Freezing Foods


#1

When prepping dishes that will be frozen and then cooked/served later, are there general guidelines on whether to cook the dish first, then let cool before freezing or is it best to par-bake or freeze assembled but uncooked?

I am looking at making and freezing an enchilada casserole, a shepherd’s/cottage pie (with a mashed potato/cauliflower topping), and some savory hand pies.

My gut says to assemble, fully bake, then cool and freeze, so the dishes can be pulled out and simply reheated.

But, I’m now wondering if that process severely affects the finished product - if it’s better to freeze the assembled dish uncooked and angle for a longer cooking time when going to serve.

Thoughts?


(John Hartley) #2

We usually freeze cooked. Or, at least, mostly cooked - bearing in mind that it cooks more when you heat it up. It’s a while since we’ve made shepherds pie just for freezer but I have it in mind we froze it without the topping - adding that when we heated it up.


#3

For me it depends. Shepherd’s pie I freeze without the topping as John says and make the topping fresh for serving because I don’t think mashed potatoes or cauliflower freeze well. Enchiladas I would probably bake, cool and freeze but plan to add (more) cheese to the top for reheating. Savory hand pies I would tend to freeze unbaked and add baking time. Will be interested in hearing what other folks do.


(Junior) #4

Harters took the words right out of my mouth. I wouldn’t freeze it with the potato topping, I would add that when you are going to be ready to re-heat / eat it.


#5

Mashed potato do not fare well when frozen. They become grainy and the texture and flavor are disgusting. I echo the others regarding the topping.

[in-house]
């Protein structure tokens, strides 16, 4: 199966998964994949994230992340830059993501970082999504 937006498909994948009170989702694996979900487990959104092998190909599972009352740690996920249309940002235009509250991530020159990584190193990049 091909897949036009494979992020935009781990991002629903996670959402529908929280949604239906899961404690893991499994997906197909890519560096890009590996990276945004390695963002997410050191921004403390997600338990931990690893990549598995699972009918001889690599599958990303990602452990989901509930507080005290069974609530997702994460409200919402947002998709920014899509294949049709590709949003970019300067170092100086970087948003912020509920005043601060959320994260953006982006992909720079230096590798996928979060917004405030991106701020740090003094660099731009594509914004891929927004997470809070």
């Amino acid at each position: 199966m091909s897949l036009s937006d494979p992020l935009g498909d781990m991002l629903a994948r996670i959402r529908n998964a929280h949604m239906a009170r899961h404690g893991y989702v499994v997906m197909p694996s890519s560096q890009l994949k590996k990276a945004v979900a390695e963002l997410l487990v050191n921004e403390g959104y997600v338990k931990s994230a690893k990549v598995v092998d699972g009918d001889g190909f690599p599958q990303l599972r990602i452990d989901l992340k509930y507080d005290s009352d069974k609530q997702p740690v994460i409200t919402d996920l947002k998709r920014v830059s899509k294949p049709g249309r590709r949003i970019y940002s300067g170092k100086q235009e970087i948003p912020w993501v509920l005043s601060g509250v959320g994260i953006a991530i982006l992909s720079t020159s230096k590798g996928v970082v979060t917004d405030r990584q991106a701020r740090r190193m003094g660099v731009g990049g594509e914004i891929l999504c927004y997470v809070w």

I would be inclined to freeze the enchiladas separately from the sauce. I think the tortilla would not hold up to the defrosting.

The Cooperative Extension Service has some good free info. This publication is a handy starting point.

Are there still any of those businesses where you go and put together meals for your freezer using their ingredients/containers? Years ago I stole many freezer meal ideas from studying their monthly offerings. Most of their offerings boiled down to animal protein + a non-cream sauce to help keep it from drying out. Ex: chicken parmesan, veal marsala, etc.

I tend to freeze non-cream soups, stews minus potatoes, cooked meats with sauce & dumplings. For something like lasagna I make double my meat sauce and freeze it. Then most of the time/work has been done and the other ingredients/assembly are pretty quick.

I would look at a commercially frozen savory pie at the grocery. Istr the cooking directions seemed similar to those you would follow if making the item from scratch. If so, I would try freezing the hand pie uncooked. I would later cook it without defrosting.


#6